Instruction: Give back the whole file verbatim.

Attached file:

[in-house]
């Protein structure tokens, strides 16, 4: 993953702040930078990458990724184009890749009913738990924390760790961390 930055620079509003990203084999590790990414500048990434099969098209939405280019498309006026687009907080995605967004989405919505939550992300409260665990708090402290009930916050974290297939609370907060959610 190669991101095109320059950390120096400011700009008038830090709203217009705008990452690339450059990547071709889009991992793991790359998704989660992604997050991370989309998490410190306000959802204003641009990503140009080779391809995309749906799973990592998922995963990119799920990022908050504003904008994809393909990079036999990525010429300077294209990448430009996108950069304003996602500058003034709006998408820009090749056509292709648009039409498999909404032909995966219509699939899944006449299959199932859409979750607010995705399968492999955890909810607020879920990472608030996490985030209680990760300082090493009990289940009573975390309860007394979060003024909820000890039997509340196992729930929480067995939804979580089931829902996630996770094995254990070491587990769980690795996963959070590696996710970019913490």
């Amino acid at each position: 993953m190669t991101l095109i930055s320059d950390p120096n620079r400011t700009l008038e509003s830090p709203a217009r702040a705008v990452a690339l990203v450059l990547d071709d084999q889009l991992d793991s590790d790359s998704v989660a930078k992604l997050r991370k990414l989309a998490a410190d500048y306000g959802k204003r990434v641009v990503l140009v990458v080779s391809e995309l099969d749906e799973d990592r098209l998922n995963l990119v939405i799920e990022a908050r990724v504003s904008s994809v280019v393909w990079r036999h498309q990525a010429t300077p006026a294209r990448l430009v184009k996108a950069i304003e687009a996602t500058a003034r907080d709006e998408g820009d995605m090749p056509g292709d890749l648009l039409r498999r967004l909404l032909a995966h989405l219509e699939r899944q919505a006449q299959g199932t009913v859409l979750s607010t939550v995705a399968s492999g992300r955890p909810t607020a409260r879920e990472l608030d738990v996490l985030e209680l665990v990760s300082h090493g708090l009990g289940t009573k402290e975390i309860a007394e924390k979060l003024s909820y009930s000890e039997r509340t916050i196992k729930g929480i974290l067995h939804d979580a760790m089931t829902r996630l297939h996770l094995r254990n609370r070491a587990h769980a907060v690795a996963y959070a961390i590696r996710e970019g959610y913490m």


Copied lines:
[in-house]
């Protein structure tokens, strides 16, 4: 993953702040930078990458990724184009890749009913738990924390760790961390 930055620079509003990203084999590790990414500048990434099969098209939405280019498309006026687009907080995605967004989405919505939550992300409260665990708090402290009930916050974290297939609370907060959610 190669991101095109320059950390120096400011700009008038830090709203217009705008990452690339450059990547071709889009991992793991790359998704989660992604997050991370989309998490410190306000959802204003641009990503140009080779391809995309749906799973990592998922995963990119799920990022908050504003904008994809393909990079036999990525010429300077294209990448430009996108950069304003996602500058003034709006998408820009090749056509292709648009039409498999909404032909995966219509699939899944006449299959199932859409979750607010995705399968492999955890909810607020879920990472608030996490985030209680990760300082090493009990289940009573975390309860007394979060003024909820000890039997509340196992729930929480067995939804979580089931829902996630996770094995254990070491587990769980690795996963959070590696996710970019913490």
């Amino acid at each position: 993953m190669t991101l095109i930055s320059d950390p120096n620079r400011t700009l008038e509003s830090p709203a217009r702040a705008v990452a690339l990203v450059l990547d071709d084999q889009l991992d793991s590790d790359s998704v989660a930078k992604l997050r991370k990414l989309a998490a410190d500048y306000g959802k204003r990434v641009v990503l140009v990458v080779s391809e995309l099969d749906e799973d990592r098209l998922n995963l990119v939405i799920e990022a908050r990724v504003s904008s994809v280019v393909w990079r036999h498309q990525a010429t300077p006026a294209r990448l430009v184009k996108a950069i304003e687009a996602t500058a003034r907080d709006e998408g820009d995605m090749p056509g292709d890749l648009l039409r498999r967004l909404l032909a995966h989405l219509e699939r899944q919505a006449q299959g199932t009913v859409l979750s607010t939550v995705a399968s492999g992300r955890p909810t607020a409260r879920e990472l608030d738990v996490l985030e209680l665990v990760s300082h090493g708090l009990g289940t009573k402290e975390i309860a007394e924390k979060l003024s909820y009930s000890e039997r509340t916050i196992k729930g929480i974290l067995h939804d979580a760790m089931t829902r996630l297939h996770l094995r254990n609370r070491a587990h769980a907060v690795a996963y959070a961390i590696r996710e970019g959610y913490m």